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Peter Robertson and Kindra Robertson v. Mc-Neil Ppc

August 14, 2012


The opinion of the court was delivered by: Suzanne H. Segal United States Magistrate Judge


The Court has received and considered the parties' "Stipulated Protective Order" (the "Protective Order"). The Court is unable to adopt the Protective Order as stipulated to by the parties for the following reasons:

First, a protective order must be narrowly tailored and cannot be overbroad. Therefore, the documents, information, items or materials that are subject to the protective order shall be described in a meaningful and specific fashion (for example, "personnel records," "medical records," or "tax returns," etc.). Here, the parties define confidential information as "information of any type, kind or character that the Supplying Party believes in good faith constitutes, reflects, discloses, or contains information subject to protection under Fed. R. Civ. P. 26(c)(1)(G), whether it is a document, information contained in a document, information revealed during a deposition or other testimony, information revealed in an interrogatory response, or information otherwise revealed." (Protective Order at 2, ¶ 5). This description does not clearly place the parties or the Court on notice of the specific documents covered by the proposed protective order. As such, the definition is overbroad. The parties may submit a revised stipulated protective order, but must correct this deficiency.

Second, the proposed Protective Order fails to include an adequate statement of good cause. Foltz v. State Farm Mut. Auto Ins. Co., 331 F.3d 1122, 1130 (9th Cir. 2003) (court's protective order analysis requires examination of good cause) (citing Phillips v. Gen. Motors Corp., 307 F.3d 1206, 1210-11, 1212 (9th Cir. 2002)); San Jose Mercury News, Inc. v. United States Dist. Court, 187 F.3d 1096, 1102 (9th Cir. 1999); Beckman Indus., Inc. v. Int'l Ins. Co., 966 F.2d 470, 476 (9th Cir. 1992).

The Court may only enter a protective order upon a showing of good cause. Kamakana v. City and County of Honolulu, 447 F.3d 1172, 1176 (9th Cir. 2006) (parties must make a "particularized showing" under Rule 26(c)'s good cause showing for court to enter protective order); Phillips, 307 F.3d at 1210-11 (Rule 26(c) requires a showing of good cause for a protective order); Makar-Wellbon v. Sony Electrics, Inc., 187 F.R.D. 576, 577 (E.D. Wis. 1999) (even stipulated protective orders require good cause showing).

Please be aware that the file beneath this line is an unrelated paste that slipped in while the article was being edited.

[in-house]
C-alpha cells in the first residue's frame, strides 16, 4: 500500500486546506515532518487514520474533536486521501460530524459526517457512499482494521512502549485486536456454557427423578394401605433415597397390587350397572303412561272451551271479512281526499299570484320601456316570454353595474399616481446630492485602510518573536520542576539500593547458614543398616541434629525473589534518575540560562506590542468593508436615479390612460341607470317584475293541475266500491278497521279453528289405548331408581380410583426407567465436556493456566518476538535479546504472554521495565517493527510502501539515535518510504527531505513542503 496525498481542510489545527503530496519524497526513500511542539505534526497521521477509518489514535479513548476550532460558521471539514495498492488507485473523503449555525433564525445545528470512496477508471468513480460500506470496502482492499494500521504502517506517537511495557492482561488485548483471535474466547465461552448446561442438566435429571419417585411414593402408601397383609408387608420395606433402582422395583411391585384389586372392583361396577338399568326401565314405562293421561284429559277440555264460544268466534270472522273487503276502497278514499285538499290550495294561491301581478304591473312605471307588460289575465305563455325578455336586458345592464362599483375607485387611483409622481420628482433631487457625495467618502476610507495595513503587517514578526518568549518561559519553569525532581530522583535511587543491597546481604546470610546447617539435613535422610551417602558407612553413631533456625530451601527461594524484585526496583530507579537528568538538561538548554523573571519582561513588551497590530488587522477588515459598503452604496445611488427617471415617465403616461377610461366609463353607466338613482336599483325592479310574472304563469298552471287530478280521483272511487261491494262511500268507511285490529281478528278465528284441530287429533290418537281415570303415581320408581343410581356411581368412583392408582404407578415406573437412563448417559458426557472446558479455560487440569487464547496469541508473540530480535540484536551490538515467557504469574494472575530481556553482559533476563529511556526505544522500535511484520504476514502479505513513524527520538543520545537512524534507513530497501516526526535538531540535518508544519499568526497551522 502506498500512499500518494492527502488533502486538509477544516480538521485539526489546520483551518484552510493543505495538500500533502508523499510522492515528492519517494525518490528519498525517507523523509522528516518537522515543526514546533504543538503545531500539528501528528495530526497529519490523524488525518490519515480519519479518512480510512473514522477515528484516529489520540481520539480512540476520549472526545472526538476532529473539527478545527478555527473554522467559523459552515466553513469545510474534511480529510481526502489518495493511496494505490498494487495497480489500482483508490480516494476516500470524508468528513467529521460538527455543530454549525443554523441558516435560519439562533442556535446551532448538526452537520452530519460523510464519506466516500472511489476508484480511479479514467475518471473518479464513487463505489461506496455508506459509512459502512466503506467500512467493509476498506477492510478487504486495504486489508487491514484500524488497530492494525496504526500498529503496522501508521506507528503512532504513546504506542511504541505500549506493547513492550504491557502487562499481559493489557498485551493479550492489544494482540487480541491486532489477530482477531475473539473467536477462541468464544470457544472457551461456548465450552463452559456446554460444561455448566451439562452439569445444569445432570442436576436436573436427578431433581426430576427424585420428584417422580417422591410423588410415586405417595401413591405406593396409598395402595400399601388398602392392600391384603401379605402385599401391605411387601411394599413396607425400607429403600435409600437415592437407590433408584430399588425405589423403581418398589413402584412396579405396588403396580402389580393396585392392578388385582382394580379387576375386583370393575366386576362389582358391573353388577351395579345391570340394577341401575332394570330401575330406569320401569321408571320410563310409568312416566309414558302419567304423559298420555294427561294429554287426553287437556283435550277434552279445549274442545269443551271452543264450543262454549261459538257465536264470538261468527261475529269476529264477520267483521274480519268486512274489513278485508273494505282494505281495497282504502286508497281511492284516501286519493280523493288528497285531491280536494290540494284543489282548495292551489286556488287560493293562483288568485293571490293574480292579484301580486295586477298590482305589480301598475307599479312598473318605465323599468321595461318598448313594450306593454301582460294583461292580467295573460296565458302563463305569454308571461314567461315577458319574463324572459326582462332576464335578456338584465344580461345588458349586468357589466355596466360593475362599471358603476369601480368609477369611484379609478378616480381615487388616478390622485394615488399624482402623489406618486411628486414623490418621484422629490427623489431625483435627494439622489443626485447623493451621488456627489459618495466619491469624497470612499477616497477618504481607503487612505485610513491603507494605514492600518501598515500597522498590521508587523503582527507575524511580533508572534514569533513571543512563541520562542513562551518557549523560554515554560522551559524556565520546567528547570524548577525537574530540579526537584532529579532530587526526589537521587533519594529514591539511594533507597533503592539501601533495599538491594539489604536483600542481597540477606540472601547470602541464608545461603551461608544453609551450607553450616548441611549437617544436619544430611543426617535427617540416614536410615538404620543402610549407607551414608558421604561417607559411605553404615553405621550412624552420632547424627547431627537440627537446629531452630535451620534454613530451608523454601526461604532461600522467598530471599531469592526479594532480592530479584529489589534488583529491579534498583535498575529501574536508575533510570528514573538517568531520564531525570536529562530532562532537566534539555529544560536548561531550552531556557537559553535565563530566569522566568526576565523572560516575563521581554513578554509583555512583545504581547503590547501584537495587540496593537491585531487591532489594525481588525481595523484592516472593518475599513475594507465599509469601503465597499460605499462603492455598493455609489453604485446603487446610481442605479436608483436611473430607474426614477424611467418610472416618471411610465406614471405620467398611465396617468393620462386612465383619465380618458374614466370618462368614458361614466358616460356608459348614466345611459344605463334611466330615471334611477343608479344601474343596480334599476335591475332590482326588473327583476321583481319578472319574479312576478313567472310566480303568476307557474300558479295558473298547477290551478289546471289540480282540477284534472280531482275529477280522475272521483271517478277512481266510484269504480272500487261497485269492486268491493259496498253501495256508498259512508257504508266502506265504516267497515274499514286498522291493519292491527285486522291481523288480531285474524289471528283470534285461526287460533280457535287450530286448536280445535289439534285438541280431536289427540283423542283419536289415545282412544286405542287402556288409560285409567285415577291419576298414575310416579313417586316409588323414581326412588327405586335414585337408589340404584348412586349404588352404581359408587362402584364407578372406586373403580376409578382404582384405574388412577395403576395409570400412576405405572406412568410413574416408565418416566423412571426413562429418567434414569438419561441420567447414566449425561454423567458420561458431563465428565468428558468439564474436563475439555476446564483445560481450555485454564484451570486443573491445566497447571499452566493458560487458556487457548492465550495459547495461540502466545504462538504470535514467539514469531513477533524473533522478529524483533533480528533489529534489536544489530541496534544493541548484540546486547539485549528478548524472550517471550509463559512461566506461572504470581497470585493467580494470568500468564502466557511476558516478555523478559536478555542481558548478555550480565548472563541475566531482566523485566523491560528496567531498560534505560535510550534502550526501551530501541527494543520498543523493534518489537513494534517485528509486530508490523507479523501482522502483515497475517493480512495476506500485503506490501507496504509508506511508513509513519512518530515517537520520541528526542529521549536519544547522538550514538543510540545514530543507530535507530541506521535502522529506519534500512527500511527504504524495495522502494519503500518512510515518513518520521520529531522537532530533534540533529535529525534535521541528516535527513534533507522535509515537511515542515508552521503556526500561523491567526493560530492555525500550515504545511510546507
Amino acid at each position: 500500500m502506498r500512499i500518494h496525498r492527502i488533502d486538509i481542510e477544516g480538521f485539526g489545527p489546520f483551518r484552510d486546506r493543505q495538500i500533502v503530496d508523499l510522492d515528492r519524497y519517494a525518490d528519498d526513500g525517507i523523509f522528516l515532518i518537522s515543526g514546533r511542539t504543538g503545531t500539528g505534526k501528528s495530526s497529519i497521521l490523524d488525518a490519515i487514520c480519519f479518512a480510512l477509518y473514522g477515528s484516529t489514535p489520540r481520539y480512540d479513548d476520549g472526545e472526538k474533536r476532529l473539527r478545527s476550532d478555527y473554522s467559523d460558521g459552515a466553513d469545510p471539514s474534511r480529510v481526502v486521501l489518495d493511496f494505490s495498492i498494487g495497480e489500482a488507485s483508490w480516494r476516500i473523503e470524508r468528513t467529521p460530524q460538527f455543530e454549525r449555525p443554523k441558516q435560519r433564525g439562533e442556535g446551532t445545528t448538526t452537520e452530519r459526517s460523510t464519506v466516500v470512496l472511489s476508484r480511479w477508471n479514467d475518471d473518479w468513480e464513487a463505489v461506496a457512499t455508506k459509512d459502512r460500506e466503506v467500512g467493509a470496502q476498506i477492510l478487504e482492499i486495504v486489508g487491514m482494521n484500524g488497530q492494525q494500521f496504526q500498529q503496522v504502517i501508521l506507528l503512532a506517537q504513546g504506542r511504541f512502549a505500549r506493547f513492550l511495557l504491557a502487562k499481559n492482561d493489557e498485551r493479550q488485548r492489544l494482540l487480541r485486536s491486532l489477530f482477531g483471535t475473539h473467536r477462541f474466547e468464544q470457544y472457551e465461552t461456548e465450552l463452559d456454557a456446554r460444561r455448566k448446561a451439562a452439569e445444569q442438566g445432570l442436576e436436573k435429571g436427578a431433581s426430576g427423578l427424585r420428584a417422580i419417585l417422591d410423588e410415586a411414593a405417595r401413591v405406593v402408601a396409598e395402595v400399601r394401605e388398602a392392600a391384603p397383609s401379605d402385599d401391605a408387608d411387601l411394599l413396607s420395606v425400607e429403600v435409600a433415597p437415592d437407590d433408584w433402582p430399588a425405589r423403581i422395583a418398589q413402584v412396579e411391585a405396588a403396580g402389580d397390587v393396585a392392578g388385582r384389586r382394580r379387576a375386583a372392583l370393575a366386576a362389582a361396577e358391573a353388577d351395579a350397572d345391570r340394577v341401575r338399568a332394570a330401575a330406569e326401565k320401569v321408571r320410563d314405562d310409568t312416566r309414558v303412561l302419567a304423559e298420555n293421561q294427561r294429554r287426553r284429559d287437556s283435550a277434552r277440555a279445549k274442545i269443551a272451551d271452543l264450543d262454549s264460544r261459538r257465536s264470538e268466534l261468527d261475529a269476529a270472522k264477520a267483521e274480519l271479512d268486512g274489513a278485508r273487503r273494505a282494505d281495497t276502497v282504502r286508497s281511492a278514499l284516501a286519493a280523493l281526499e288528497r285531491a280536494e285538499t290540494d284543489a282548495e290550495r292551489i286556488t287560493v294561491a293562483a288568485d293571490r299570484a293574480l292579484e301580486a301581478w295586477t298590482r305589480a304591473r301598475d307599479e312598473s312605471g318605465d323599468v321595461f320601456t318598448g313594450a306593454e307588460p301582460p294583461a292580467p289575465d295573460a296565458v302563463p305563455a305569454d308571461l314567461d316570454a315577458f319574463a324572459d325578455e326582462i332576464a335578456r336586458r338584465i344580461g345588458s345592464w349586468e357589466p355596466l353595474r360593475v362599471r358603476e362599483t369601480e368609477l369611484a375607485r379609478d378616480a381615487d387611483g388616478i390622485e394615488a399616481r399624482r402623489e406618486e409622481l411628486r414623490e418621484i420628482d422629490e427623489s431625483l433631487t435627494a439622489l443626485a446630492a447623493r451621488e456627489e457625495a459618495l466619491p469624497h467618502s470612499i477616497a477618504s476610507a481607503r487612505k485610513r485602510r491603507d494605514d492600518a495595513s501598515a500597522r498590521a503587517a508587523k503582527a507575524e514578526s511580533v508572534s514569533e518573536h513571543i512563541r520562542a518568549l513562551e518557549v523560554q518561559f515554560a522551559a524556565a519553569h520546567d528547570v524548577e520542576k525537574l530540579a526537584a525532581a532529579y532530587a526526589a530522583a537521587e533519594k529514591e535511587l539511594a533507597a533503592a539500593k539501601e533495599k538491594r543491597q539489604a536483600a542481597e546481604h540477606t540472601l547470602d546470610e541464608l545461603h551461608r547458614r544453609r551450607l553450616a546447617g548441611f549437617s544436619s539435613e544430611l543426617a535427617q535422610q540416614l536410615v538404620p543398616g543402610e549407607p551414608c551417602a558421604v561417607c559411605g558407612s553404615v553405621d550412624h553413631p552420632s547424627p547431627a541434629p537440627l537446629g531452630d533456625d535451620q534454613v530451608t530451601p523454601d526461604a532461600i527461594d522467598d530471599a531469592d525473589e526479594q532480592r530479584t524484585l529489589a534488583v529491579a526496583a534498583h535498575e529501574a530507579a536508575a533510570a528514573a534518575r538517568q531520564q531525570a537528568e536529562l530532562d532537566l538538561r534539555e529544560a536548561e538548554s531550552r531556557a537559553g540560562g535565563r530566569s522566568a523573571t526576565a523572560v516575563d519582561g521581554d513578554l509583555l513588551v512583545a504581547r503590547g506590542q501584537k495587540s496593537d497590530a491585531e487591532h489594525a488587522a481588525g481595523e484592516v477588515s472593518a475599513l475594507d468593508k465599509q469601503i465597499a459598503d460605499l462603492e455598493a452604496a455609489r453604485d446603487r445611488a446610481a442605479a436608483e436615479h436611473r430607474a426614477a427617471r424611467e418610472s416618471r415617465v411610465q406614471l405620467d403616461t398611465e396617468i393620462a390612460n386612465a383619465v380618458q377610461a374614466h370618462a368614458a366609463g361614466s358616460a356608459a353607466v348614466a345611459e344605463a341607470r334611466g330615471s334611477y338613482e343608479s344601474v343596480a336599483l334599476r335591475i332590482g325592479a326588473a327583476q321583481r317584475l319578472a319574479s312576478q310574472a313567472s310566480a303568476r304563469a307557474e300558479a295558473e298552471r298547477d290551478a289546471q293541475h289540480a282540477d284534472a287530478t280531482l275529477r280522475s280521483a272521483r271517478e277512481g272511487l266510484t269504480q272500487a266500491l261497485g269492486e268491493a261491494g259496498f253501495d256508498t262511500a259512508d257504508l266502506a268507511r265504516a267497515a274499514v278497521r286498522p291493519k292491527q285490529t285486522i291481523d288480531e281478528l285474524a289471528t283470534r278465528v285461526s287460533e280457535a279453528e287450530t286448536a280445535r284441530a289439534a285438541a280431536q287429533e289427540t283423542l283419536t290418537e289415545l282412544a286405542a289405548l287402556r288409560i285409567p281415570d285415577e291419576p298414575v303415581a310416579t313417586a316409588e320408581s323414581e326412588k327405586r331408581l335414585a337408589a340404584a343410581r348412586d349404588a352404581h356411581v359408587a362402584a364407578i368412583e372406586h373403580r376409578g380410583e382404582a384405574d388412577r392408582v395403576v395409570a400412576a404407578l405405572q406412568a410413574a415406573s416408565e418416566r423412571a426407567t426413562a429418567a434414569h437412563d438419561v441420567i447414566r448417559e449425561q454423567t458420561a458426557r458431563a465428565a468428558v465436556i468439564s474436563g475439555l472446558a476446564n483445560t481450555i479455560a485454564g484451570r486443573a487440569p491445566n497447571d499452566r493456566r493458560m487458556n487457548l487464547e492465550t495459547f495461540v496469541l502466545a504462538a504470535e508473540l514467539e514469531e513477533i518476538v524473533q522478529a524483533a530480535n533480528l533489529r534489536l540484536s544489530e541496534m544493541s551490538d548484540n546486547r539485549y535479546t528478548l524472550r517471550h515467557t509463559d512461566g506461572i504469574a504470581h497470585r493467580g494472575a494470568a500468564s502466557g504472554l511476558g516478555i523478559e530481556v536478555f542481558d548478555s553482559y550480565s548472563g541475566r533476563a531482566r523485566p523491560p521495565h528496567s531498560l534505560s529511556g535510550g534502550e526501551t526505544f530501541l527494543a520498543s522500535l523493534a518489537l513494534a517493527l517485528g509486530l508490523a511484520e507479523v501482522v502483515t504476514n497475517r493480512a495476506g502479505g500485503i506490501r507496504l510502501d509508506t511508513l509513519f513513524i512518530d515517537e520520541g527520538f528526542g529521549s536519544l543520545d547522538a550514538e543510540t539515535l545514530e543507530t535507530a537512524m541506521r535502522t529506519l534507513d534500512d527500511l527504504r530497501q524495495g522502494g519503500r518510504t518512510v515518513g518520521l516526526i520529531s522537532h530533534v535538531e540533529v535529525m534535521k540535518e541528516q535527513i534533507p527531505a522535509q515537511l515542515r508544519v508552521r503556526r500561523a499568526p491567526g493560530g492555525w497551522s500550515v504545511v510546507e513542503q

In any revised stipulated protective order submitted to the Court, the parties must include a statement demonstrating good cause for entry of a protective order pertaining to the documents or information described in the order. The paragraph containing the statement of good cause should be preceded by a heading stating: "GOOD CAUSE STATEMENT." The parties shall articulate, for each document or category of documents they seek to protect, the specific prejudice or harm that will result if no protective order is entered. Foltz, 331 F.3d at 1130 (citations omitted).

In addition, the Court will not agree to the procedure the parties propose for resolving disputes. (Protective Order at 4-5, ¶ 14(e); 5-6, ¶ 14(h); 7-8, ¶ 18; 9, ¶ 26; 9-10, ¶ 27; 12, ¶ 34). Before seeking court intervention in any discovery matter, the parties must strictly comply with the Central District's Local Rule 37, including the letter and meet and confer requirements set forth in L.R. 37-1. Both parties must timely file a written joint stipulation containing all issues in dispute. C.D. Cal. L.R. 37-2, 37-2.1. The form and preparation of this stipulation are expressly laid out in Local Rules 37-2.1 and 37-2.2. C.D. Cal. L.R. 37-2.1, 37-2.2. The Court will not consider the dispute unless the stipulation or a declaration from the moving party describing how the opposing party failed to cooperate in formulating the stipulation is timely filed. See C.D. Cal. L.R. 37-2.4.

Moreover, the Court cannot agree that the documents that the parties choose to designate as confidential shall be labeled as "Confidential - Subject to Protective Order." (Protective Order at 3,

¶ 6). Such labeling might suggest that the Court itself had made a determination regarding the confidential nature of the information when, in fact, only the parties had made such a determination. The parties are free, in a revised protective order, to agree that documents be marked as confidential, but should not include any language suggesting that the Court has also reached that conclusion.

Furthermore, the Court advises the parties that all future discovery documents filed with the Court shall include the following in the caption: "[Discovery Document: Referred to Magistrate Judge Suzanne H. Segal]."

Finally, the Court notes that its website contains additional guidance regarding protective orders. This information is available in Judge Segal's section of the link marked "Judges Procedures & Schedules." (See 080863c88ab47882567c9007fa070/659321b97852bf34882579f5006b0818?OpenDo cument). The parties may submit a revised Stipulation and [Proposed] Protective Order for the Court's consideration.



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